Photos by Helena Palazzi
Fashion-stylist-turned-interior designer Nicole Fisher saw her family’s future in an 1882 brownstone that was once a YMCA. Behold the jaw-dropping transformation that happened in less than a year.
For an up-and-coming fashion stylist, life doesn’t get more exciting than working on Lady Gaga’s music videos and creating editorial spreads for Vogue and Vanity Fair. Still, Nicole Fisher just couldn’t say no when family and friends appealed for her help with decorating their homes. It soon became apparent that adapting her fashion aesthetic to designing interior spaces wasn’t much of a stretch.
During a stint as lead designer for luxury home retailer One Kings Lane, Fisher worked with actor Lucy Liu on her New York City apartment and makeup maven Bobbi Brown on her Montclair, New Jersey, hotel venture, The George. The net of these creative experiences resulted in her founding BNR Interiors, a full-service interior design firm.
Like many New Yorkers over the past couple of years, Fisher and her husband Lee decided to roll the dice and move upstate fulltime, confident it was the best choice for their growing family. They wanted more than the weekend home they’d had for years.
“Initially we were looking in Dutchess County so we could be a bit closer to the city,” says Fisher. “But our broker convinced us we were made to be in Hudson.” While she scoured MLS listings for over six months, the brownstone never popped up because it was listed as a multifamily home—it was only after Fisher removed all her filters that she stumbled upon the property. Then they almost blew off an appointment to see the space because they were busy looking at a different possibility nearby. When they got to the building, Fisher knew immediately it was something special.
“Pre-pandemic, my dream had always been to own a brownstone in Brooklyn,” says Fisher. She realized that with some reimagining and reconfiguring, this could feel exactly like that. “We’re not conventional people, so I didn’t need the traditional home set up,” she says.
Over the years, the brownstone had been zoned for commercial and residential mixed use. At street level, there was a retail store called Antiques by Candlelight, where the owner refused to use overhead lighting and instead had customers shop solely by candlelight. “Most of the inventory had been cleared out by the time we moved in, but we did negotiate for several overhead fixtures that still had their price tags dangling,” says Fisher.
The residential space was on the second and third floors, with the kitchen and main living space on the third floor. So, the biggest structural change was to relocate the kitchen to the first floor and change the existing kitchen into the new primary bathroom.
ON THE FAST TRACK
From working with clients during the pandemic, Fisher knew timelines were long and unpredictable. To try to move things along as quickly as possible, she bought her appliances and plumbing supplies, designed the kitchen, hired a contractor, and started ordering furniture before she and her husband even closed on the home. These were bold moves, given the risk that a deal can fall through, but Fisher felt she had no choice. “It was worth the gamble to me,” she says.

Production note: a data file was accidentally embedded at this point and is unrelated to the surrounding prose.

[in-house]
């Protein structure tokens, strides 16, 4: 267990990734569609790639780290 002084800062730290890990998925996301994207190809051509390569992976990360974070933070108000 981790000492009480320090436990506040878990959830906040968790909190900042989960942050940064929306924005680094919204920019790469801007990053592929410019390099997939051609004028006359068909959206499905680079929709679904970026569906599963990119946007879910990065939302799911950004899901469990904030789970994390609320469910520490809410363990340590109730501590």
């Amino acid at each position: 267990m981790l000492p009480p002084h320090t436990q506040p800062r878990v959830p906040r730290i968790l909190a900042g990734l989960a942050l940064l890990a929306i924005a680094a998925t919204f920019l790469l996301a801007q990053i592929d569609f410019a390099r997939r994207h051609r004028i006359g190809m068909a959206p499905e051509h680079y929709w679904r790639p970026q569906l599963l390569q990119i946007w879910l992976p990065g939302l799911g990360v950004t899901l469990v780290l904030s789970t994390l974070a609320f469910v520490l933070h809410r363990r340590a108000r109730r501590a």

Fisher designed and drew up plans for the project, and hired Hudson Valley pro Chad Williams, owner of CWilliams Contractors in East Chatham. “Chad and his team were able to accommodate our expedited timeline because we had everything ready,” says Fisher. They also provided all necessary expertise to navigate Hudson’s strict rules on plumbers and electricians.
HOME AT LAST
Naturally, given the scope of work, the brownstone was uninhabitable throughout construction. Running water was a rarity. Even if it hadn’t been, living there with their curious two-year-old son Sebastian was not an option. “We lived in local Airbnbs during it all,” says Fisher.
Though they had only closed in April 2021, the reinvented brownstone was move-in ready just six months later. On the plus side, the project was still shorter than it would take for a client job, because Fisher’s expertise spurred her to be very strategic about brand selection, ordering, and timing.
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“Making decisions was the easiest part because I knew exactly what I wanted,” says Fisher. “The challenge was the ever-growing budget and unexpected expenses. It’s always going to take longer than you expect, and cost more than you anticipate.”
But the result was well worth all the angst and inconvenience. The completely revamped home provides the perfect platform for Fisher to curate her signature style mix of custom pieces, vintage finds, and unexpected high and low accents.
With her own passion project in the rear-view, Fisher is full steam ahead on client work. Currently she has a dozen jobs in progress, a mix of some still in the planning stages, others mid-construction, and a few wrapping up. Geographically they span Manhattan, the Hamptons, and of course, the Hudson Valley.
The more time passes, the more Hudson has Fisher’s heart. “As we grow, I’m excited to continue to build business close to home where I can take full advantage of the design community I live in and love,” she says.
The playroom is our place to read books, build train tracks, and play with cars. Sebastian is a big fan of all things that move.